I have been a little MIA from the blogging world over the past few months. Not because I didn’t have any ideas but I was saving up for some big news!
After last years adventures with IVF + PGD +PGS followed by a natural pregnancy and a miscarriage, we are happy to announce that we are expecting. I write this with both excitement and hesitation. As you all know, I am an optimistic person and prefer to see the light in situations. However, after experiencing a miscarriage, it is hard not to be semi-guarded when expecting. We announced to our friends and family after the infamous end of first trimester, but I did not feel comfortable posting anything onto social media. After speaking with Brandon and thinking about it long and hard, I decided that I wanted to blog about being pregnant without a stomach as it may help many other women trying to make that tough decision about when to have their stomach removed. I know I was there back in 2014 and it was not an easy one.
I was one week out from meeting with a fertility clinic as it had been almost 1 year since our miscarriage last year. I decided to take a pregnancy test about a week before the appointment and much to my surprise, it was positive. I was four weeks pregnant. This was back in mid August.
I had suspicion that something was going on as I was able to eat some ice cream, which I shared with the world on my last blog post. This happened to me last year before the miscarriage. I was able to tolerate sweeter foods easier. That was my first sign.
I called the fertility clinic to let them know about our natural pregnancy and they still followed me for the first eight weeks. At this point, I was transferred to a high risk maternal fetal medicine clinic. During my appointments at the fertility clinic, ultrasounds were taken at the six week and eight week mark. Each one filled with nerves that we would receive bad news and then joy that things were going well.
Once I was transferred to the high risk clinic, I first met with the regular maternal fetal medicine clinic and a genetic counselor to discuss the hereditary nature of the CDH1 genetic mutation as well as how one can go about testing a fetus for the gene. We had already decided in advance that if we had a natural pregnancy the child would not be tested until it is old enough to make the decision on their own. But for those who are interested, doctors are able to test for the gene using Chorionic villi sampling or amniocentesis. At this point, the expecting parents can decide to terminate the pregnancy or keep it. It is not an easy decision for anyone, that is for sure. In Ontario, these tests are covered which adds more layers to the decision making process of IVF with PGS/PGD (costly) vs. natural (testing is covered).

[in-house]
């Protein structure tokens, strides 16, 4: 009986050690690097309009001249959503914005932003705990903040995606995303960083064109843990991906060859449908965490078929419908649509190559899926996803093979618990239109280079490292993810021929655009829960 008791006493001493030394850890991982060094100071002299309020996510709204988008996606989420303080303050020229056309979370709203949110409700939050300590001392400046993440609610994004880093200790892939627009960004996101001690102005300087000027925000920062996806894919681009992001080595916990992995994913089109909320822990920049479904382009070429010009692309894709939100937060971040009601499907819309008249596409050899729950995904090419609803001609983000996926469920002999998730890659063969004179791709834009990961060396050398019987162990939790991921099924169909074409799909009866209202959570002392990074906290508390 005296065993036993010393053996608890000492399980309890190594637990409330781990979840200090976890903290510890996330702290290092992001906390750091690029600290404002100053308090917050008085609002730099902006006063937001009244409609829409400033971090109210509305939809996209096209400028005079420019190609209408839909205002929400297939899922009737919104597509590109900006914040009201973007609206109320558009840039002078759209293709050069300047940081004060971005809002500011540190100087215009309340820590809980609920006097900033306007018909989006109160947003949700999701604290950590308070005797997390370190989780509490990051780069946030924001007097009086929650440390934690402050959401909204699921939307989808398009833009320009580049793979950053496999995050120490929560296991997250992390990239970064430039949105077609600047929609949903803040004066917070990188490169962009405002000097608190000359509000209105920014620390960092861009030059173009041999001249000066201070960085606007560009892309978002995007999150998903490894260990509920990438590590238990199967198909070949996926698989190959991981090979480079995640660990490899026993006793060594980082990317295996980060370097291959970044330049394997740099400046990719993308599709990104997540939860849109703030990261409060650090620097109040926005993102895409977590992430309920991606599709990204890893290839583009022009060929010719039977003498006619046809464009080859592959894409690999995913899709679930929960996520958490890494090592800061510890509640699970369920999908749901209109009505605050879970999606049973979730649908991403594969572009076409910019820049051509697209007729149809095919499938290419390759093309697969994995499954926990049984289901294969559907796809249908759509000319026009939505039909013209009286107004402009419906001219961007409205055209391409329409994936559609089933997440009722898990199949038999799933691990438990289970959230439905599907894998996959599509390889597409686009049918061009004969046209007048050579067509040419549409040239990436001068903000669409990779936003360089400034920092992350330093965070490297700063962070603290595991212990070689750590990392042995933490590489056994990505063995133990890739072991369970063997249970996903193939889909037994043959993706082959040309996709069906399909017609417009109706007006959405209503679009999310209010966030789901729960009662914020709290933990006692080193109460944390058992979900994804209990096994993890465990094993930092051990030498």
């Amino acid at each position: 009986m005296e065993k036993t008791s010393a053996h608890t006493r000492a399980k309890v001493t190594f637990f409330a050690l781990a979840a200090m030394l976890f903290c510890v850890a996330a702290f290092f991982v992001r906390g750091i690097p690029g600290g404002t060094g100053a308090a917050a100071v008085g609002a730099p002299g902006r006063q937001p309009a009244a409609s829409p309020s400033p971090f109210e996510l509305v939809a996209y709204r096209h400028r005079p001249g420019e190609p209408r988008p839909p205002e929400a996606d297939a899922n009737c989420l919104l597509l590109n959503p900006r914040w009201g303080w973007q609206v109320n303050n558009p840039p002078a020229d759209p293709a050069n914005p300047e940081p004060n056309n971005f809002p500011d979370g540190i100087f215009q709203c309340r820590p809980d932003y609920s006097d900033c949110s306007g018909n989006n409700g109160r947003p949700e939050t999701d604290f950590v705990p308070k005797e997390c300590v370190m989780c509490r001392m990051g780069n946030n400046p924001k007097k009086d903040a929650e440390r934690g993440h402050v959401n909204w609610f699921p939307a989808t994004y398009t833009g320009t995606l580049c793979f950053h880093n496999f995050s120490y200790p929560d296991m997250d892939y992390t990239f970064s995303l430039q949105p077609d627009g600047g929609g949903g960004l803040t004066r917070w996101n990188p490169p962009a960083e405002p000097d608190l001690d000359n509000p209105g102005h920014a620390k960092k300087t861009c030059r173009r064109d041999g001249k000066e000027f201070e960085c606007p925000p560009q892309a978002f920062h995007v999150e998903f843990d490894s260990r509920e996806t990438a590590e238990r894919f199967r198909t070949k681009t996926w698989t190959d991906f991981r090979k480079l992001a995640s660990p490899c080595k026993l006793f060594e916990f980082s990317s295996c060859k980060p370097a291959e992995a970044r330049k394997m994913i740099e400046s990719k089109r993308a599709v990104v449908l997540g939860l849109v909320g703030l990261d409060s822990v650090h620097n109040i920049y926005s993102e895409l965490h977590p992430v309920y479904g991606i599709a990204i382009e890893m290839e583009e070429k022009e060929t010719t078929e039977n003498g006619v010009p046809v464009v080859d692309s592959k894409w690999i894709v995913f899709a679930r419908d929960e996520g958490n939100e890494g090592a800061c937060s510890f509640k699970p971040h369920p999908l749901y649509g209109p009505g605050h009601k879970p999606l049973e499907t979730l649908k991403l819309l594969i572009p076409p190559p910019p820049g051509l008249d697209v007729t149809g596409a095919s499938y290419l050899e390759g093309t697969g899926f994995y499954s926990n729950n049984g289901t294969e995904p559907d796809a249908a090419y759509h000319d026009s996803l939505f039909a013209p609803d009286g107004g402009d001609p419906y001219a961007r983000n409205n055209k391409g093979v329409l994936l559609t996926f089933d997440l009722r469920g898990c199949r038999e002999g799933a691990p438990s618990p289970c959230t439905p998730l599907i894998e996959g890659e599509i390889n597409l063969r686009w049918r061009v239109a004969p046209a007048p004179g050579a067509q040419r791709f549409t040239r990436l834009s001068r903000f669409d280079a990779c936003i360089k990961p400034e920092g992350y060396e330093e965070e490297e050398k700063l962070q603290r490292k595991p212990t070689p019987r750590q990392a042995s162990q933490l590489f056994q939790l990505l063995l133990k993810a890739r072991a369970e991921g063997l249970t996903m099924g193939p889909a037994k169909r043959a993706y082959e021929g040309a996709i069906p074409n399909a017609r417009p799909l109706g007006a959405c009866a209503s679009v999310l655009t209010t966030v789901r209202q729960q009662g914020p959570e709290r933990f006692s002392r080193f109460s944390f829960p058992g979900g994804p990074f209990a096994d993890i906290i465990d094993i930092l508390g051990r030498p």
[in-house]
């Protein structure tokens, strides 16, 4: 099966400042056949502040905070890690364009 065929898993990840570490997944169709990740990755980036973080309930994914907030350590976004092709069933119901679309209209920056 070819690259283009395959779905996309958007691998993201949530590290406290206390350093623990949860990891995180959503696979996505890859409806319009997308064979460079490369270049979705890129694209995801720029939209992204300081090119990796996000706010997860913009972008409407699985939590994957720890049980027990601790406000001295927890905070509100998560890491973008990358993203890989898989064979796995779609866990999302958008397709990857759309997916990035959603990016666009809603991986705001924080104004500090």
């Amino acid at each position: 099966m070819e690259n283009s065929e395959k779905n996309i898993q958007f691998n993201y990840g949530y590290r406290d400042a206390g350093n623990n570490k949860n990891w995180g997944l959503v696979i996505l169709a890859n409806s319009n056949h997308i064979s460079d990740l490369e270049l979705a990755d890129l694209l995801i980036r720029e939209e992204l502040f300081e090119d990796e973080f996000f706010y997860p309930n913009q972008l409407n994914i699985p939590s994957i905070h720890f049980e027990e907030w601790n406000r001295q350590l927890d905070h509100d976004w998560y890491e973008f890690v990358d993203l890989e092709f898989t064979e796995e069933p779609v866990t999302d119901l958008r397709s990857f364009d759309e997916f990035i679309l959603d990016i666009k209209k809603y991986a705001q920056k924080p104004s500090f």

Thankfully, we were already prepared for all of these decisions as my genetic counselor discussed all this with me back in the day when I found out I was positive for the mutation.
I had morning sickness from weeks six to week fifteen. It actually was afternoon/evening sickness which allowed me to get through my work day but knocked me out at night. I experienced brutal nausea from about 4pm to when I crashed at night around 8pm. I attempted vomiting hoping it would make it stop but that is one thing that I have not been able to do since my stomach removed. So it was basically like being stuck with constant motion sickness for a nine weeks. Props to all the women who have this throughout the entire pregnancy and for those who don’t, you are lucky!
Around week six, I started to develop coccyx (tailbone) pain which has progressed into right sided glute/hip pain which radiates a quarterway down the back of my leg. Thankfully, I have many great physios friends who with who have been keeping it manageable. It is a real pain in the butt!!
In week 16, I was able to feel the baby kick and in week 17, I was able to see some kicks and feel them on the outside. They say that people may not feel these things until 20 weeks or later in pregnancy but I think us stomachless people are so body aware, we pick it up faster. The baby kicks more after I eat, I am assuming because all the intestinal noises from digestion must be pretty loud in there for it. The baby is sitting on my left side and fairly low.
In terms of weight gain, I have gained about four pounds since becoming pregnant. The Ob-gyn recommended that I gain 5-8lbs by week 20. I also recently completed my anatomy scan which occurs around weeks 18-22. Again, I had some ‘scananxiety’ but thankfully, everything was normal. I have still not gained much weight and I have a small bump. My Ob-gyn was not concerned about the lack of weight gain as it is too early to tell if the baby is growing appropriately.
Anyways, I plan to keep people up to date about how things are moving along. Pregnancy post gastrectomy is not a topic that many blog about so I think this will serve as a good platform to blog more frequently again.